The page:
This is something I ask all the developers I interview, perhaps a cliched inquiry: What inspired you to become a game developer?
Jean: I knew for sure that I wanted to be a game designer after I made an indie game in highschool called Aftermath. It's very old and crappy, but some people actually said it had some of their favorite boss fights in a game maker game(I really don’t think so). Hearing people discuss the games I made between themselves really pushed me to study game design after high school.
Alex: It was sort of a natural progression for me. I made RPG board games in elementary school for my classmates to play using Legos and paper cutouts. I incorporated elements of our class work into it by gating progress with quizzes. At home, my father and I would create murals of crazy characters battling it out on a huge piece of paper. Drawing inspired me to develop stories for these characters, but why stop there? I later discovered Fable: TLC, and player choice affecting the world was so intriguing to me, I simply had to create a world of my own.
Setting our game on an alien planet gives us the creative freedom to do what feels best for the game, in terms of setting the mood for the story and gameplay. Each environment will have its own unique color palette and biome that breeds specific kinds of enemies. That being said, most of our locations have a very dark atmosphere, rich with hidden lore.Death's Gambit is described as an action RPG. What RPG elements will the game feature?
The nature of RPG’s is inhabiting a character and crafting your own adventure. You will meet a motley group of characters, all with their own agenda, offering up advice or misinformation depending on their disposition. Every boss encounter tells part of the story as you develop relationships with them and to the world. Defeating them rewards you with epic loot and a core part of the gameplay is finding the best gear that works for you.
Oh but they are compatible! Most bosses in games could be considered timed puzzles. We want our bosses to focus more on strategic thought-out play as opposed to twitch reflexes and button mashing. For example, we have a prototype boss encounter on an unbalanced platform. It's all about making sure there is enough weight on either side while you fight the boss. On top of that, he has multiple phases that each play with the mechanic in different ways. They are brutal in the dark souls way(you dodge roll and jump out of attacks) and on top of that, each boss has at least one mechanic that forces the player to solve some sort of combat system puzzle. Sometimes bosses will feel very challenging to some players before they realize there are multiple ways of tackling their mechanics.Another seemingly incongruous inspiration you mention is Spec Ops: The Line, a title lauded for its narrative and subversion of genre tropes. How has that game influenced the narrative and gameplay of Death's Gambit?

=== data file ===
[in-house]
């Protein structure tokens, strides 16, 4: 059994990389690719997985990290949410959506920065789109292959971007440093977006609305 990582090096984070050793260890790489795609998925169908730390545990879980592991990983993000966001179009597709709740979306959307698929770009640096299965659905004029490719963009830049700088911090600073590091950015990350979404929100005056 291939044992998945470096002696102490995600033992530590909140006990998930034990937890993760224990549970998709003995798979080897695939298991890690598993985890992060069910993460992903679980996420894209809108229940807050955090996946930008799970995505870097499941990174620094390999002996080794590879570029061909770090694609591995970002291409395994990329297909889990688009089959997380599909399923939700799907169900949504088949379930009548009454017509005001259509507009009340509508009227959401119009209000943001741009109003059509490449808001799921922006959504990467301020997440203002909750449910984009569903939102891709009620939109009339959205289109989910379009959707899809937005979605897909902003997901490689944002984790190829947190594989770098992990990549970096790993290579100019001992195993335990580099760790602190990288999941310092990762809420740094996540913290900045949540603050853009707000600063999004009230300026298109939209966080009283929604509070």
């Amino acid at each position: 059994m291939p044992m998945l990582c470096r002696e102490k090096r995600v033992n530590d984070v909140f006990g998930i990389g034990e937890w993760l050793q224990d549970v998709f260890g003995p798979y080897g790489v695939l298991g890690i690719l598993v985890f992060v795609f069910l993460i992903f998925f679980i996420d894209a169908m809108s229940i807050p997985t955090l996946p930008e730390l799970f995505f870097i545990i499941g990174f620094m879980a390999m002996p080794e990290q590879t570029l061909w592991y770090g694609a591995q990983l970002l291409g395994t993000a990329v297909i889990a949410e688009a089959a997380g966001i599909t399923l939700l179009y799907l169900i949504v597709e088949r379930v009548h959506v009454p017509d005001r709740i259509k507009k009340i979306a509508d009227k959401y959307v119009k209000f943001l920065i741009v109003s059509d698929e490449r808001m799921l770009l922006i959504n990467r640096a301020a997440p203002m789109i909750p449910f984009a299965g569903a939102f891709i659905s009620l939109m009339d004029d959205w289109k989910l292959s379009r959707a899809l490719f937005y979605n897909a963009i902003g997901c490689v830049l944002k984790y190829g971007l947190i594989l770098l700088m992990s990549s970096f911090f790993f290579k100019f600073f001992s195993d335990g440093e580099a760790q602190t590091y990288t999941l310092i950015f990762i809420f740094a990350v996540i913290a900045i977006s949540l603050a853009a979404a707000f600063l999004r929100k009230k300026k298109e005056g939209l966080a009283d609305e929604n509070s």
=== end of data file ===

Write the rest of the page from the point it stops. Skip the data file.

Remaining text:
This one is a bit harder to explain without going in-depth into the story, so we can’t really say much. We did mention how the game is about collecting epic loot and empowering the player to surpass insurmountable obstacles. Overall I wouldn't expect a lot of genre satire or war themes out of Death's Gambit.
We should probably exclude “inspired by spec ops” because it gives people the wrong expectation. Regardless, it has influenced us greatly.Perhaps the most compelling and intriguing aspect of Death's Gambit is the Shadow of the Colossus vibe, as seen in the image and GIFs where your character ascends a towering beast. Why did that game in particular influence development? How central will these battles and enemies be to the overall experience?
So this is a fun anecdote. The giants (called Gaians), were not a part of the initial design “draft” for the game. Jean initially was inspired to add climbing sections after prototyping a grappling hook. It was then that he coincidentally was linked to an “Attack on Titan” video, which sparked an idea to prototype a giant's leg. He was so excited to find out if a giant would look/play well, that he ignored all schoolwork and worked until 6AM.
The giant prototype turned out to be a huge success. So much so that it impacted the future of the game. We want to make sure it captures the same sensation as SoTC does, in sheer size and impact. The Gaian functions as it’s own level, so we want every climb to take you on a journey that tells a compelling story about the creature and world, while making the combat encounters increasingly more challenging.
Well it’s only been two months, but we have about 40 to 60 minutes of gameplay. You could technically say we have more, but a lot of content is still in the prototype stage. The game is somewhere between 5% to 10% complete.You can learn more about Death's Gambit here, and follow its development on Tumblr and TIGForum. Keep an eye out for a Kickstarter in the future.